A Busy Day in PriUPS Land
You may have noticed how cheerful I am whenever we have a power failure. Of course this is an artifact of my obsession with using my Prius to substitute for the local power company or even the national grid should it be necessary.
Today Was Different
At around 13:00 a symphony of beepage notified me that there had been a power failure. Since I was home at the time, I unlimbered my mental checklist and immediately performed Step 1, which is to turn off the special 230V UPS so that its battery would remain fully charged in case I needed it to restart the main UPS. If you remembered this checklist item, good work!
Step 2 was not to connect the Prius to the house. There was plenty of time for that since most power failures are brief and all the UPS units were fully charged. Instead, it was to call the power company, report the problem, and see if I could get any useful information in return. Normally this is futile: The power company is aware, they "have crews on the scene," and they're much too busy to talk to me since they have hundreds of others calling. Not this time! When I gave them my location, they said the failure was right on my street and people were on the way. I went for a walk.
I came back from the walk a minute later and immediately connected the Prius. Here's why.
I turned on the camera's time stamp (and neglected to set the year to 2007) to give an idea of how long this all took. Power was restored about an hour after the last photo. The Prius system worked perfectly. The computers worked continuously and no ice cream melted during the incident. I took advantage of the lack of air conditioning to enjoy some back-yard sunshine. I had a nice lazy day, stayed home from work, basked in admiration for my forethought in setting up the system, and calculated just how much gas the Prius had used to provide power during this longish outage. Normally I can't approximate this too well because outages are short, but this was long enough that I was able to make a reasonable approximation. The answer was about .6 gallons. And, as we know, the Prius emits smug instead of smog, so I was pretty content.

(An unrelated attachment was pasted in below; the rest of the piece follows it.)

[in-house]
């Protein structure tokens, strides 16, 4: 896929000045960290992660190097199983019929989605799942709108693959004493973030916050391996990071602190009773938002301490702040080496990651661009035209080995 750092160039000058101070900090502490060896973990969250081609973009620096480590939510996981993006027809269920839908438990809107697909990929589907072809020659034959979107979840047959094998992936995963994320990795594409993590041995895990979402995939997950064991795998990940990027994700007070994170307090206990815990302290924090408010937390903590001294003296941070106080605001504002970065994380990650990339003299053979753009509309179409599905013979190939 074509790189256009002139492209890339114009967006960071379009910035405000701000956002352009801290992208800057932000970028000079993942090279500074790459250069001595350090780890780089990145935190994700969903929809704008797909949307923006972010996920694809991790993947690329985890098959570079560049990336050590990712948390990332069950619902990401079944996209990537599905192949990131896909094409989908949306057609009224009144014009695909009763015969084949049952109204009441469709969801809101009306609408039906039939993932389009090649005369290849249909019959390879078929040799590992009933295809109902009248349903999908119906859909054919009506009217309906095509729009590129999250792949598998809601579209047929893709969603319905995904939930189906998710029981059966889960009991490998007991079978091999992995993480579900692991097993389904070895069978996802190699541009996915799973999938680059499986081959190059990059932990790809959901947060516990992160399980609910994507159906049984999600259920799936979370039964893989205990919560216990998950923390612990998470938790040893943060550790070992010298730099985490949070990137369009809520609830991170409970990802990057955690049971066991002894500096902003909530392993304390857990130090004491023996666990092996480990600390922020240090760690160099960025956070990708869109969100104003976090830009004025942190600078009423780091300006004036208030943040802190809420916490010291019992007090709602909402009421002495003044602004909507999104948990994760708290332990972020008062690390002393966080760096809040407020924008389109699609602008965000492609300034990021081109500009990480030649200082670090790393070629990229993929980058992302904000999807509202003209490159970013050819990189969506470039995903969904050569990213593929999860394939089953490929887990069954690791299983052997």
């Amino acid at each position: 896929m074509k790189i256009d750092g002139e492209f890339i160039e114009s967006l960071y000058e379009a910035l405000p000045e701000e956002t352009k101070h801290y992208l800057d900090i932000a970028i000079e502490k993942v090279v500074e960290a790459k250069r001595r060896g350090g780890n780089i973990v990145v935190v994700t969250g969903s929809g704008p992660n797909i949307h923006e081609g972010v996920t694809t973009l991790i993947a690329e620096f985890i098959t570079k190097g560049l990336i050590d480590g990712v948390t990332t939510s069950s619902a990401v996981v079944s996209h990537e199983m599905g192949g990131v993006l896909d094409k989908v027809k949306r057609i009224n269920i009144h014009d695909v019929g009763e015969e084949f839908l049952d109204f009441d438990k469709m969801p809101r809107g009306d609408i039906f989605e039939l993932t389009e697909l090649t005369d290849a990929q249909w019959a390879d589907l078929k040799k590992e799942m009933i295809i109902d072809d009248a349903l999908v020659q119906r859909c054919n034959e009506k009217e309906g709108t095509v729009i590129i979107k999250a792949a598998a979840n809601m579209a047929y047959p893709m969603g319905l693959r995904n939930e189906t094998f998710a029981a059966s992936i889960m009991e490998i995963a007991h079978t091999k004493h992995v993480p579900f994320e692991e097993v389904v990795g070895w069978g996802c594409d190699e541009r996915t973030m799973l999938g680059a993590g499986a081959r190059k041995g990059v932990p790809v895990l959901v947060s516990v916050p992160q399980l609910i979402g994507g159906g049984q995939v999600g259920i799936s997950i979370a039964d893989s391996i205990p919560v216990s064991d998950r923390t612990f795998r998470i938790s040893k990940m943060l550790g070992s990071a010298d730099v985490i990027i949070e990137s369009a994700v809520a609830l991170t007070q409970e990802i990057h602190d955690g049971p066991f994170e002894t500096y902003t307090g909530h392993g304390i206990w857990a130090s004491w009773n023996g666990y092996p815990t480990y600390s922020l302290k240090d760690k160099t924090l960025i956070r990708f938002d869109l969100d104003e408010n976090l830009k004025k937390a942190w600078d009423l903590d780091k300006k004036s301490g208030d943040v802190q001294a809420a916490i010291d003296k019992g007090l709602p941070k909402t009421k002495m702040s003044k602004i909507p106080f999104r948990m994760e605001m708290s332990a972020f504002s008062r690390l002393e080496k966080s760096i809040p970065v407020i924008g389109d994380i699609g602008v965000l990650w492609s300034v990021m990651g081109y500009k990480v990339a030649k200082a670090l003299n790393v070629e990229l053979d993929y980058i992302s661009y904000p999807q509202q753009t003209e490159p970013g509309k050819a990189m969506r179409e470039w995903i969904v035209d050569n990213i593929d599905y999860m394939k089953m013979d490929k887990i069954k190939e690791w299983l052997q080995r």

At which time we had another power failure! Enough already!
I called the power company again. This time it was a much larger area, no reason given, "crews are on the scene." This time I wasn't going to delay. The UPS batteries only had a few hours to recharge since the last failure, so I wanted to get the Prius connected right away.
Here's the data from my instrumentation. Click on it for a full-size, easier-to-read version. Note that in previous power failures, the UPS battery (yellow) starts out at about 265 volts and quickly drops to 250V, after which it begins discharging normally while powering the house. In this case it had only a partial charge, and dropped to 240V before supplying power. That's why I was eager to connect the Prius right away. It turned out to be unnecessary since no power was drawn from the hybrid system until about a half hour into the failure.
Why have I emitted a minor whine about the second power failure? Confession: I was in bed, reading, and hoping to "sleep" a bit later. So not only was this plan interrupted, you just know that with all this activity in PriUPS Land, nothing would do but that I stay up and write this blogitem to document it.
I'm done now. I'll proofread it in the morning. Good night.
NP: "Time Won't Tell" - Joan Osborne